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Cycle 9 (2020 Deadline)

Assessment of land-cover/land-use change, drivers and potential effects to megaherbivores at Ruaha-Rungwa and Tarangire-Manyara Wildlife ecosystems in Tanzania

PI: Proches Msigula (, Sokoine University of Agriculture
U.S. Partner: Andrew Hudak, U.S. Forest Service
Project Dates:

Project Overview:
The aim of this project is to understand the nature and extent of land-cover/land-use change (LCLUC) over the past 40 years (1980-2019) in and adjacent to the Ruaha-Rungwa and Tarangire-Manyara ecosystems that might be detrimental to wildlife and human wellbeing, in order to guide management decisions and policy making. Specifically, the project will (1) determine the extent and patterns of LCLUC inside the two wildlife ecosystems and within 10 km of the ecosystem boundaries; (2) assess drivers of change focusing on fire history, smallholder farmers, rainfall, human population, and soil fertility; (3) examine the effect of LCLUC on the distribution and abundance of wildlife within the ecosystems and adjacent areas, focusing on elephant and giraffe; and (4) suggest measures to mitigate negative effects of LCLUC on wildlife species. This project will involve researchers from Sokoine University of Agriculture, Tanzania Wildlife Research Institute, and the U.S. Forest Service. The U.S. partner will provide technical expertise in remote sensing applications, provide technical advice to the Tanzanian counterpart on how best to quantify land cover changes using remote sensing, and relate estimates of land cover change to human and natural disturbance drivers on the ground.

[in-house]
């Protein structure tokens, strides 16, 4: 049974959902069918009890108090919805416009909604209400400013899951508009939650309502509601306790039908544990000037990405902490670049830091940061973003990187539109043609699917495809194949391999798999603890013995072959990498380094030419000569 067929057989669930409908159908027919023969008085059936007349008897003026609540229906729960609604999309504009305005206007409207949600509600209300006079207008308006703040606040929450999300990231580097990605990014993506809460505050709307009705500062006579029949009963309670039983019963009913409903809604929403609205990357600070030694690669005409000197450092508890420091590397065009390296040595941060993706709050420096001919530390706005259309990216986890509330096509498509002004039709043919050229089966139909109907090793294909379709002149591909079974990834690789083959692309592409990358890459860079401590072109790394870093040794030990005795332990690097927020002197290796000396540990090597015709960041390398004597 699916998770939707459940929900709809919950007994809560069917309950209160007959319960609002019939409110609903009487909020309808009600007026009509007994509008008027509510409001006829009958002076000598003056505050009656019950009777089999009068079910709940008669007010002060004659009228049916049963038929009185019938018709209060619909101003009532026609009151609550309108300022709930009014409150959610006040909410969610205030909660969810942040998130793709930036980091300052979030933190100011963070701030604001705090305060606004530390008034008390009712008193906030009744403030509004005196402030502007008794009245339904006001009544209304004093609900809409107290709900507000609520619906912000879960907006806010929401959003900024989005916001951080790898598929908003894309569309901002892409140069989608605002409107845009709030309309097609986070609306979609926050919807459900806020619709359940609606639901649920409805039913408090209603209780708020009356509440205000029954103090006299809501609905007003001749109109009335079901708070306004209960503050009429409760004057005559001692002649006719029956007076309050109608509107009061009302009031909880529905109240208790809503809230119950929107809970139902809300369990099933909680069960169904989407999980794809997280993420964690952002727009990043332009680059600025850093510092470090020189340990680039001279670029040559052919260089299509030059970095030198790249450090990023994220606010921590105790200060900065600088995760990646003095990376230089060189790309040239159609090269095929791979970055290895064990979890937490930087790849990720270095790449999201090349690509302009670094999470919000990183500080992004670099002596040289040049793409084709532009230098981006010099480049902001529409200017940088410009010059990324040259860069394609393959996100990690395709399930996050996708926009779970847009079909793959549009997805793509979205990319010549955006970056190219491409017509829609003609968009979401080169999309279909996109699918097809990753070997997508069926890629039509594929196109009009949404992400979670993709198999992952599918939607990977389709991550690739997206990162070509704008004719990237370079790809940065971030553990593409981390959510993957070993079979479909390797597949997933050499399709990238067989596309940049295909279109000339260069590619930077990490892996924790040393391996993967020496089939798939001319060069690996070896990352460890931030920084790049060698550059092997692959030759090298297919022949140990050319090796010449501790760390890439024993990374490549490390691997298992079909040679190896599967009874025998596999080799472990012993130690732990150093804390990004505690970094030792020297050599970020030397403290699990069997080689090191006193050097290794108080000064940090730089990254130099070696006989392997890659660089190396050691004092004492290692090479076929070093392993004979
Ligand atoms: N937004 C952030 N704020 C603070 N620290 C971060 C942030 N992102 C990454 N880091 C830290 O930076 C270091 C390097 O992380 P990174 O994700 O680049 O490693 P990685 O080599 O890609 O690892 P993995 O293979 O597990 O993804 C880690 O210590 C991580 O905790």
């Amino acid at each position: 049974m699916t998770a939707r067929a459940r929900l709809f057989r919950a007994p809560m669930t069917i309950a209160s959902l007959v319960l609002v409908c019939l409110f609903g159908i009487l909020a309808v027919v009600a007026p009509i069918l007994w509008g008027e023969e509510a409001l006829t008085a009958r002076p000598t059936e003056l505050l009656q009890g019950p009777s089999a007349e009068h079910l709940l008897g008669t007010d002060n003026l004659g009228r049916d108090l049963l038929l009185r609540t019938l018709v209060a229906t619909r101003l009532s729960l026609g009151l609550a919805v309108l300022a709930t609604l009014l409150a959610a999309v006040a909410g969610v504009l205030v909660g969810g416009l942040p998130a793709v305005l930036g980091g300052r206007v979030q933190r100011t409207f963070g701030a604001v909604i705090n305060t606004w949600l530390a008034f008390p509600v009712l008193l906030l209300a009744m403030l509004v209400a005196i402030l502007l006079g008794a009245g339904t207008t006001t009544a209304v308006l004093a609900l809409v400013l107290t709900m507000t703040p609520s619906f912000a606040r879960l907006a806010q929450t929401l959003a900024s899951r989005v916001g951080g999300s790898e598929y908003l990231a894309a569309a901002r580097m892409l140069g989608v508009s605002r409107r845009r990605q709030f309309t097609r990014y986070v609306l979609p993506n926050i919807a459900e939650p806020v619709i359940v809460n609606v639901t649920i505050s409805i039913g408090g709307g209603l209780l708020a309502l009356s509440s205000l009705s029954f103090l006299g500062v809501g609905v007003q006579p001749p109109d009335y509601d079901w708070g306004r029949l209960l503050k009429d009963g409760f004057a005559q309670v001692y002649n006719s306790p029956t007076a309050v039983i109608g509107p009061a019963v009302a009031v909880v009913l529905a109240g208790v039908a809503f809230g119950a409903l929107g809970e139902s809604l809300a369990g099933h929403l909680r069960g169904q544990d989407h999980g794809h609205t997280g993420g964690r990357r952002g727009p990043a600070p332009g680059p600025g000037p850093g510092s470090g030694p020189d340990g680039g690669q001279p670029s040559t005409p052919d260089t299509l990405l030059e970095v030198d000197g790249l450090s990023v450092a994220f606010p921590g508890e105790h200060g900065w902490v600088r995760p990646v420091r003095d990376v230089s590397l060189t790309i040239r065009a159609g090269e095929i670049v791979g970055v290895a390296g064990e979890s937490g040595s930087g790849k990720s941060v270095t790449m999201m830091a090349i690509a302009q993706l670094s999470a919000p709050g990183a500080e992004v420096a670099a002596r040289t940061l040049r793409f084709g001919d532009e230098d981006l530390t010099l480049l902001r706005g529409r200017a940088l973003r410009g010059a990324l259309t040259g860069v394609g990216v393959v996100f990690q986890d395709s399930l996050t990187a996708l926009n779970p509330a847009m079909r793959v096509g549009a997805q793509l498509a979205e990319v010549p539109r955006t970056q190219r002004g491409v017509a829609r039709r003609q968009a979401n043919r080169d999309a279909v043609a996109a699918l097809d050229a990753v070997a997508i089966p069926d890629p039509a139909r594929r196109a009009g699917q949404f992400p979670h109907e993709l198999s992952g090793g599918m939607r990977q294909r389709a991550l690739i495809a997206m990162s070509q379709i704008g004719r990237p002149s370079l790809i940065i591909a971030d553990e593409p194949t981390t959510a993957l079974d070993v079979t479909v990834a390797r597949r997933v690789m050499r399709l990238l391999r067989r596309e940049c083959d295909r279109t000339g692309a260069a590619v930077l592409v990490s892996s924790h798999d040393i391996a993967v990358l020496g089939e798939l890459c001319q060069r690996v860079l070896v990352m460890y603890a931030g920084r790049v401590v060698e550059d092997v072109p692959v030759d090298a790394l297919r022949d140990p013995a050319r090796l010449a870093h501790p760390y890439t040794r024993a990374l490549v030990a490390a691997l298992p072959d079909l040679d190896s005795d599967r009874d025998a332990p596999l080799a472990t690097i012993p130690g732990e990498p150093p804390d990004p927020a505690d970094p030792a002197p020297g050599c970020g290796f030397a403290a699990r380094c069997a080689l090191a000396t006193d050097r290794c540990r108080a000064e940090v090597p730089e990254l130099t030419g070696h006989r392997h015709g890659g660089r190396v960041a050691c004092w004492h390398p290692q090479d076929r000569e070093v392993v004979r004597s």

This project will produce LCLUC maps over the study period, highlighting causes of change and impacts of change on large herbivores and human wellbeing. The information will be presented in the form of technical reports, policy briefs, and scientific publications in peer-reviewed journals. The findings of this study will guide the Government of Tanzania in land-use planning, decision-making, and policy formulation for mitigating the negative effect of LCLUC drivers on the wellbeing of both large herbivores and humans in and around the wildlife ecosystems.

The Ruaha-Rungwa ecosystem (RRE) and Tarangire-Manyara ecosystem (TME) are among USAID areas of interest. TME is located within the Endangered Ecosystem of Northern Tanzania (EENT). It contributes to securing the health and connectivity of the Tarangire/Maasai Steppe ecosystem, which is critical to pastoralist communities, large migratory wildlife populations, and Tanzania’s economic future. RRE lies within the Southern Agricultural Growth Corridor (SAGCOT) program, which encourages smallholder farmers to use modern technologies and management systems to sustainably intensify agriculture while conserving natural resources to reduce biodiversity loss and pressure on hydrological systems. These developmental programs are also implemented by USAID-Tanzania to help the Government of Tanzania achieve socioeconomic transformation towards middle-income status by 2025. According to SAGCOT, there is a gap of information on potential impacts of smallholder farmers on natural resources, wildlife habitats, species distributions, and the viability of corridors. The results of this PEER project will guide the government and conservation partners in decisionmaking, improve upon redesigning land use plans, and inform policy formulation.

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